At the time of Civil War (1642-51), the town of King's Lynn in fact supported both sides, at first it followed parliament, but afterwards switched allegiance and was seized by the Parliamentarians after being beseiged for 3 weeks. In the following 2 centuries the town's standing as a port lessened in alignment with slump in wool exports, though it obviously did still continue exporting grain and importing pitch, timber and iron to a somewhat lesser extent. It was moreover impacted by the growth of west coast ports like Bristol, which expanded after the Americas were discovered.

The Lattice House Inn, King's Lynn - - 1589499There was however a substantial local and coastal trade to keep the port in business throughout these times and later King's Lynn boomed all over again with wine imports arriving from Portugal, Spain and France. Additionally the exporting of farm produce increased after the fens were drained through the seventeenth century, it also started an important shipbuilding industry. The train came to the town in the 1840s, driving more visitors, prosperity and trade to the area. The populace of Kings Lynn grew drastically during the 1960's given it became a London overflow area.

The town can be go to by means of the A10, the A149 or the A17, its roughly 38 miles from the city of Norwich and 94 miles from London. King's Lynn may also be reached by railway, the most handy airport terminal to King's Lynn is Norwich International (46 miles) a drive of approximately an hour.

A selection of Kings Lynn streets and roads: Eastview Caravan Site, Marshall Street, Ferry Lane, Priory Court, Sutton Lea, Church Place, Craemar Close, Silver Tree Way, Wheatley Drive, Browning Place, Wisbech Road, St Margarets Avenue, Waterside, Glaven, Friars Street, Old Roman Walk, Folly Grove, Clapper Lane, Rookery Road, Marshside, Festival Close, Loke Road, Eastmoor Close, Panton Close, Mariners Way, Bishops Road, Cross Way, Grange Crescent, The Drift, Watery Lane, Malthouse Crescent, Saturday Market Place, Polstede Place, Church Bank, Thorpland Close, Lady Jane Grey Road, Windy Ridge, Butt Lane, Hilgay Road, Bader Close, Manor Farm, Wingfield, Peckover Way, Eau Brink, Hadley Crescent, Ranworth, Brummel Close, Priory Close, Purfleet Place, The Burnhams, Southgate Lane.

Attractions, places of interest, things to do and places to visit in and around Kings Lynn: Snettisham Beach, Megafun Play Centre, Playtowers, Old County Court House, The Play Barn, Skylark Maize Maze and Funyard, Denver Windmill, Paint Me Ceramics, Play 2 Day, Fun Farm, Pensthorpe Nature Reserve & Gardens, Strikes, Battlefield Live Peterborough, Lynn Museum, Bircham Windmill, Boston Bowl, Oxburgh Hall, Mr Gs Bowling Centre, Green Britain Centre, Searles Sea Tours, Play Stop, Paint Pots, Walsingham Abbey Grounds and Museum, " Butterfly and Wildlife Park, St Georges Guildhall, Doodles Pottery Painting, Church Farm Stow Bardolph, Swimming at Oasis Leisure, Gressenhall Farm and Workhouse, BlackBeards Adventure Golf, Pigeons Farm.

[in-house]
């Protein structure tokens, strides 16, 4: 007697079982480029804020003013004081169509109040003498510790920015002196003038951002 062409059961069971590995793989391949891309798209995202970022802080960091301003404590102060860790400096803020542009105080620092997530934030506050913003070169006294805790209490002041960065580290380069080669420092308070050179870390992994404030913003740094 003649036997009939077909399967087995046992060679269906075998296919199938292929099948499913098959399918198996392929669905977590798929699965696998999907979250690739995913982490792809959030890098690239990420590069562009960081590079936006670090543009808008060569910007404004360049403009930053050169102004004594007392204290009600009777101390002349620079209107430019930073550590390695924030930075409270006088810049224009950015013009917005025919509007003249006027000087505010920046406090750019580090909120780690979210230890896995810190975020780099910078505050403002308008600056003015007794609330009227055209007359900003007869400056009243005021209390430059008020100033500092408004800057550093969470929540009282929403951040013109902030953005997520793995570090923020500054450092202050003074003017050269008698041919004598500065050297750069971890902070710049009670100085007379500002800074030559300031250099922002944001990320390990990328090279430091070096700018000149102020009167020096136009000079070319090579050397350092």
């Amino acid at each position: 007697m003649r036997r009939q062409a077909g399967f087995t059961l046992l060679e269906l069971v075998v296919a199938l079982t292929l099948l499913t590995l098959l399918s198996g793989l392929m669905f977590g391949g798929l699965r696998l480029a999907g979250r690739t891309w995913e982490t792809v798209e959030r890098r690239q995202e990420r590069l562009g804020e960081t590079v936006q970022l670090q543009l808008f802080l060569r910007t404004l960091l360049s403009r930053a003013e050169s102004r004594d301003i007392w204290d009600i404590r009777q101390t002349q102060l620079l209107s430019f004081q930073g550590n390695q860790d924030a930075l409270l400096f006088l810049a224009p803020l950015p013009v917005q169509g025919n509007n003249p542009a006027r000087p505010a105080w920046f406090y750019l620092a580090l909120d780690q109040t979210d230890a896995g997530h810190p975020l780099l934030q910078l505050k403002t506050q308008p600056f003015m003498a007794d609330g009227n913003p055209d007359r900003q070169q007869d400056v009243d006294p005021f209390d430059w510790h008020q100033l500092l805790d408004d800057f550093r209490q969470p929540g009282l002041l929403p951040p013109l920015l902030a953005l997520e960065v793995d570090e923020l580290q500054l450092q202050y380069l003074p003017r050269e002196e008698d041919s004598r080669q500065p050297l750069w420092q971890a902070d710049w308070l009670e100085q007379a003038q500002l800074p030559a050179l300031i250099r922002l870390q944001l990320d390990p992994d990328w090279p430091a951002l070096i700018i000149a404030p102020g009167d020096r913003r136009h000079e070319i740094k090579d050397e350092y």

For your get-away to Kings Lynn and surroundings you could book hotels and lodging at the most affordable rates by means of the hotels search module offered at the right of the web page.

You can easlily read substantially more relating to the town & district on this web site: Kings Lynn.

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Must Watch Video - Step Back in Time and See King's Lynn 1940's to 1970's

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Various Different Amenities and Businesses in King's Lynn and the East of England:

The above facts should be applicable for encircling districts like : Snettisham, Downham Market, Long Sutton, Bawsey, Walpole Cross Keys, Runcton Holme, North Wootton, Tottenhill, Babingley, Tilney All Saints, Sutton Bridge, Castle Rising, Middleton, Hillington, Lutton, West Winch, West Bilney, Tottenhill Row, Wiggenhall St Peter, Tower End, Heacham, Gaywood, Fair Green, South Wootton, North Runcton, Dersingham, Ingoldisthorpe, East Winch, West Newton, Hunstanton, Gayton, Terrington St Clement, Setchey, Sandringham, Clenchwarden, Leziate, Saddle Bow, Ashwicken, West Lynn, Watlington . AREA MAP - AREA WEATHER

In case you really enjoyed this tourist information and guide to the East Anglia resort town of Kings Lynn, then you may possibly find various of our other resort and town guides helpful, possibly the website on Wymondham, or even maybe our website on Maidenhead (Berkshire). To search these websites, please click the appropriate village or town name. Perhaps we will see you again some time soon. Several other locations to see in East Anglia include Swaffham, Wymondham and Heacham (East Anglia).